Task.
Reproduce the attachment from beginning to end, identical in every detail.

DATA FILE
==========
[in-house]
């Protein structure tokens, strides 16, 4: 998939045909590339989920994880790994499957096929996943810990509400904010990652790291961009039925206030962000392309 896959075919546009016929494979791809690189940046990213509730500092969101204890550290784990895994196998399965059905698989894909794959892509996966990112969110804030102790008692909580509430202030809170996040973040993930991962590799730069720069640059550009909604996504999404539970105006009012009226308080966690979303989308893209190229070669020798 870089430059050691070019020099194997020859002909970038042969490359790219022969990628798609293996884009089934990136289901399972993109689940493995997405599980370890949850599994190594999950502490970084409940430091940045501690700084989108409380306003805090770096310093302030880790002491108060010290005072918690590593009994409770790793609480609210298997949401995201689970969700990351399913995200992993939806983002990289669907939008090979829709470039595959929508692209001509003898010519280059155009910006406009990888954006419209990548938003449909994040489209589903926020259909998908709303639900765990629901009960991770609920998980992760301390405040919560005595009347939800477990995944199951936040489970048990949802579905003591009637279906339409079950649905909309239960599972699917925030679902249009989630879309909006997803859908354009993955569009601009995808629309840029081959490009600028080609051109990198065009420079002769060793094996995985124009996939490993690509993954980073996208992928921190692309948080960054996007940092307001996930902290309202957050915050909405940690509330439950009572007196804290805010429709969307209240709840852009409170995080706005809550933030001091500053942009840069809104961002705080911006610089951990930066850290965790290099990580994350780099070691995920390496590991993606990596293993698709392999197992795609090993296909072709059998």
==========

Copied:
[in-house]
């Protein structure tokens, strides 16, 4: 998939045909590339989920994880790994499957096929996943810990509400904010990652790291961009039925206030962000392309 896959075919546009016929494979791809690189940046990213509730500092969101204890550290784990895994196998399965059905698989894909794959892509996966990112969110804030102790008692909580509430202030809170996040973040993930991962590799730069720069640059550009909604996504999404539970105006009012009226308080966690979303989308893209190229070669020798 870089430059050691070019020099194997020859002909970038042969490359790219022969990628798609293996884009089934990136289901399972993109689940493995997405599980370890949850599994190594999950502490970084409940430091940045501690700084989108409380306003805090770096310093302030880790002491108060010290005072918690590593009994409770790793609480609210298997949401995201689970969700990351399913995200992993939806983002990289669907939008090979829709470039595959929508692209001509003898010519280059155009910006406009990888954006419209990548938003449909994040489209589903926020259909998908709303639900765990629901009960991770609920998980992760301390405040919560005595009347939800477990995944199951936040489970048990949802579905003591009637279906339409079950649905909309239960599972699917925030679902249009989630879309909006997803859908354009993955569009601009995808629309840029081959490009600028080609051109990198065009420079002769060793094996995985124009996939490993690509993954980073996208992928921190692309948080960054996007940092307001996930902290309202957050915050909405940690509330439950009572007196804290805010429709969307209240709840852009409170995080706005809550933030001091500053942009840069809104961002705080911006610089951990930066850290965790290099990580994350780099070691995920390496590991993606990596293993698709392999197992795609090993296909072709059998």